The Automaton Sequencer.
This is a mechanical musical instrument that can be built, customized and deconstructed while it is being performed. It embodies the whimsy of a kinetic sculpture or a Rube Goldberg-esque machine and insights curiosity and audience engagement because of it. It can be well understood as a mechanical representation of a digital sequencer.
The instrument was first conceived as a drum machine (playing an actual drum kit as seen in the reference videos) but for Thingamajigs festival it will incorporate melody, exploring harmony and tuning systems. To do this the machine would no longer be beating drums around the table, rather custom-made circular xylophones that are mounted on gears. Attached to the gear system, they would revolve as the rhythm beats, allowing the creation of either loops or changing melodies.
Combining tactile, visual and audible approaches to music creation helps both the performer and audience to think in interdisciplinary ways; the geometries of a complex rhythm can be seen as the addition of simple shapes and ratios.
Tim Phillips is an English sound artist, musician and inventor based in Oakland, CA. His work looks at making people curious about sounds and rhythms, while using participation and collaboration to encourage interdisciplinary and unexpected outcomes. Tim received a BA and MA in architecture from Sheffield University, England and has worked on public architecture and installations throughout Great Britain and France. He is currently working for a design studio, Gyroscope, Inc., designing interactive exhibits for museums across the US. Tim’s latest personal project ‘CMT creates: music’ explores combining collaborative art with raising awareness for a disease, Charcot Marie Tooth (CMT).
'30 Notes for Drum', consists of a constant roll on a floor tom while a second performer slowly drips wax onto the head of the drum. As the wax bonds to the drumhead, it effectively increases the mass of the head and lowers its resonant frequencies. When wax is applied to different parts of the head, individual nodes are affected and one can hear pitch-shifting in isolated parts of the drum’s spectrum as its modes of vibration are adjusted.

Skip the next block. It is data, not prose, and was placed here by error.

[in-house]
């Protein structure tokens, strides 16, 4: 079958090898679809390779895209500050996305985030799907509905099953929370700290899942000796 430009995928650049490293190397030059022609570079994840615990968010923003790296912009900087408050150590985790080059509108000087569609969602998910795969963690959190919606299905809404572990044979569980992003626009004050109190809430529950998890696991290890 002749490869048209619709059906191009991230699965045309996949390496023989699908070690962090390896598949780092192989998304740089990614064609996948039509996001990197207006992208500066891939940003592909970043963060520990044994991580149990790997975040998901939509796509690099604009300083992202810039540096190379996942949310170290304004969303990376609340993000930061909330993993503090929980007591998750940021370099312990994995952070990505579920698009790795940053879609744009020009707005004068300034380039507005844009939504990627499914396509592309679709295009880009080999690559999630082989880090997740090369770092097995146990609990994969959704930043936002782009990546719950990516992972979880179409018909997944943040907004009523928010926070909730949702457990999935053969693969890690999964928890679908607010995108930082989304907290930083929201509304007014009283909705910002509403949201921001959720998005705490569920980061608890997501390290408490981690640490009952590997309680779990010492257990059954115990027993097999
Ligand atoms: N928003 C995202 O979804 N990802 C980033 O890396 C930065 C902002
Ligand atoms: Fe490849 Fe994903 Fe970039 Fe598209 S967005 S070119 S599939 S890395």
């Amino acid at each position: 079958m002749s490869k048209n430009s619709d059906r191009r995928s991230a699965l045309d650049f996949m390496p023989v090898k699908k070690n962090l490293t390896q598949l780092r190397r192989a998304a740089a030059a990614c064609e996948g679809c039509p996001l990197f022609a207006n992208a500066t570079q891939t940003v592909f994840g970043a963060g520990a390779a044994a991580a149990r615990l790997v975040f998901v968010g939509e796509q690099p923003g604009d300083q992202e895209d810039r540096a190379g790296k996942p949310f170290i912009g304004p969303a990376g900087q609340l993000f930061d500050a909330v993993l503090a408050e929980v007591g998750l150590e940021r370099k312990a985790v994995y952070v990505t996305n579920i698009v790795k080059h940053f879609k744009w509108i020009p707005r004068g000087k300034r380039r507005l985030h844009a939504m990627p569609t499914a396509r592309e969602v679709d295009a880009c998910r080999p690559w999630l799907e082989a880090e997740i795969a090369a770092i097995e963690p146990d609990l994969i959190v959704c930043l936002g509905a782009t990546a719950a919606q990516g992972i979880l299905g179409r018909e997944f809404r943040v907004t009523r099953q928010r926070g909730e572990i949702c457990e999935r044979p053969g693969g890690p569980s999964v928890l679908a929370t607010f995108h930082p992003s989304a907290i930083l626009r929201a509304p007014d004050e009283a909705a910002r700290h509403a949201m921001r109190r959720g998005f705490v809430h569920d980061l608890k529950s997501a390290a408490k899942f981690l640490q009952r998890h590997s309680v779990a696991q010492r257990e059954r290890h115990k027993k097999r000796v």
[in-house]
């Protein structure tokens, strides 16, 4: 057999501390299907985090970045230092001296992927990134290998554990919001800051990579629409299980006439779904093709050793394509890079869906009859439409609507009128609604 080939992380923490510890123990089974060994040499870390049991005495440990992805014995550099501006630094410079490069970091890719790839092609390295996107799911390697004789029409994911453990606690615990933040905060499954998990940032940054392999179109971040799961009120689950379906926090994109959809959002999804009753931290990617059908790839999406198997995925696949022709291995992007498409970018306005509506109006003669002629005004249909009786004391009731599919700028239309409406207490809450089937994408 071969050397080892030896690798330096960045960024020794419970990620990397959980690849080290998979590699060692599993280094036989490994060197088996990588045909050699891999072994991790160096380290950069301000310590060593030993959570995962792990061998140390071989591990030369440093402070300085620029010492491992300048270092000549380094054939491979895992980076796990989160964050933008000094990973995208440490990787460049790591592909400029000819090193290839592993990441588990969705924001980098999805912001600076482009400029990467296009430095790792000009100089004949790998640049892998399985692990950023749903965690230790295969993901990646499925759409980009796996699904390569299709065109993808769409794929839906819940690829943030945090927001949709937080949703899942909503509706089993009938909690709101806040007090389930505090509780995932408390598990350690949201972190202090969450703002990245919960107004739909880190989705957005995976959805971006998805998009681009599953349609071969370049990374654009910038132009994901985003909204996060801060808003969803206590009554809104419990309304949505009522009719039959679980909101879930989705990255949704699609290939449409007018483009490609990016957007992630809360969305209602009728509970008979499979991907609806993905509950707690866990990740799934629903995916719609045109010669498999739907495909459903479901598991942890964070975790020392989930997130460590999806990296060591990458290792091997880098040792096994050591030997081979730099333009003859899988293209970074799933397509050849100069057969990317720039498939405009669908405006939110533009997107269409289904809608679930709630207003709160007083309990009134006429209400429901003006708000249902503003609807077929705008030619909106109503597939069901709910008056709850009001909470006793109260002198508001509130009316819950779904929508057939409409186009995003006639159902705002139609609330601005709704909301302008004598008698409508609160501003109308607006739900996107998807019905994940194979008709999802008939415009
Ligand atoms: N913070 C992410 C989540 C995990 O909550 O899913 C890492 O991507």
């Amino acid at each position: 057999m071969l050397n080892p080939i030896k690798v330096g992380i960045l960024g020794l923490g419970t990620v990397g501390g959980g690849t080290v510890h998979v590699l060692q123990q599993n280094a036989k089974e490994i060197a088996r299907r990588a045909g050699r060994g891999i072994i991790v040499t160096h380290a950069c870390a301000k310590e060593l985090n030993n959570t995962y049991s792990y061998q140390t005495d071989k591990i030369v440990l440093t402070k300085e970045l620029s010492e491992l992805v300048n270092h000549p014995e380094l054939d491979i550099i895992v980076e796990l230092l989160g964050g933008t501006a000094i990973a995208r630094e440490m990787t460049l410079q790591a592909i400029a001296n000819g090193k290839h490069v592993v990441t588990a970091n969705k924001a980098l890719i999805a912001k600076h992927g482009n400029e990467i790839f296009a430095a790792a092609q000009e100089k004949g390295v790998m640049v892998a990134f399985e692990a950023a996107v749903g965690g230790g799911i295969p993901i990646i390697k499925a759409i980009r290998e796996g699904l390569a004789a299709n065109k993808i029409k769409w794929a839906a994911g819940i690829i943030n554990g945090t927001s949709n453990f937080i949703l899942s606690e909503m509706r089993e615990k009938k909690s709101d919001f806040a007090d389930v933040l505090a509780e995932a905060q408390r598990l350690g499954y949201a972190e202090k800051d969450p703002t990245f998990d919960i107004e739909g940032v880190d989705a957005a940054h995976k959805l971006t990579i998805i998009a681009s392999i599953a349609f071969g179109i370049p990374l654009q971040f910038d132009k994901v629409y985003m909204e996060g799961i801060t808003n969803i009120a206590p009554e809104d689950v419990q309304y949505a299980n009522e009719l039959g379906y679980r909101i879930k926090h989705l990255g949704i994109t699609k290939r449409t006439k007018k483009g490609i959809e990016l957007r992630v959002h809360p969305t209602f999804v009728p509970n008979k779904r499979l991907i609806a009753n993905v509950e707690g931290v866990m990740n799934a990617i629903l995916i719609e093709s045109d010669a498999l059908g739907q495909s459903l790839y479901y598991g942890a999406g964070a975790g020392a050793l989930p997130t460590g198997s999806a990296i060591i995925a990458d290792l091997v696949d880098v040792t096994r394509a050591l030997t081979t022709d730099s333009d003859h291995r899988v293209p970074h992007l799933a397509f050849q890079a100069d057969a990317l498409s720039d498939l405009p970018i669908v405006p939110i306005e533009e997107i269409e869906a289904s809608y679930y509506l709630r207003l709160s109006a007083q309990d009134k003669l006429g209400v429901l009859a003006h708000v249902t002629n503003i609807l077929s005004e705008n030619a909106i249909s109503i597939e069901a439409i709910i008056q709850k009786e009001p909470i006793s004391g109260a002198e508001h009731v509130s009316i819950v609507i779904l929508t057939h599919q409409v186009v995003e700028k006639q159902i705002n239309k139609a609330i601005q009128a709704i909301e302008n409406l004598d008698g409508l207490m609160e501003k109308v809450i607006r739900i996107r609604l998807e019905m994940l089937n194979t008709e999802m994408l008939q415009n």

'Lexical Semantics' is for two identical tuning forks are first struck once in unison. One of the forks is then exposed to extreme heat via a small handheld blowtorch, thereby decreasing its pitch by 8-12 Hz. The forks are again struck together, and relatively quick beating is observed. The forks are struck again and again, and one hears the beating slow down as the heated fork returns to room temperature and the two pitches slowly converge.
Todd Lerew is a Los Angeles-based composer and instrument inventor, currently pursuing an MFA in Experimental Sound Composition at CalArts. His work deals with the physical properties of sound and the nature of perception, exploring the use of sound as a plastic medium, and revisiting our understanding of what sound is and how it operates.
He is the inventor of the Quartz Cantabile, which utilizes a principle of thermoacoustics to convert heat into sound. He is the founder and curator of Telephone Music, a collaborative music and memory project based on the children's game of Telephone. His piece for e-bowed gu zheng, entitled Lithic Fragments, is out now on cassette on the Brunch Groupe label.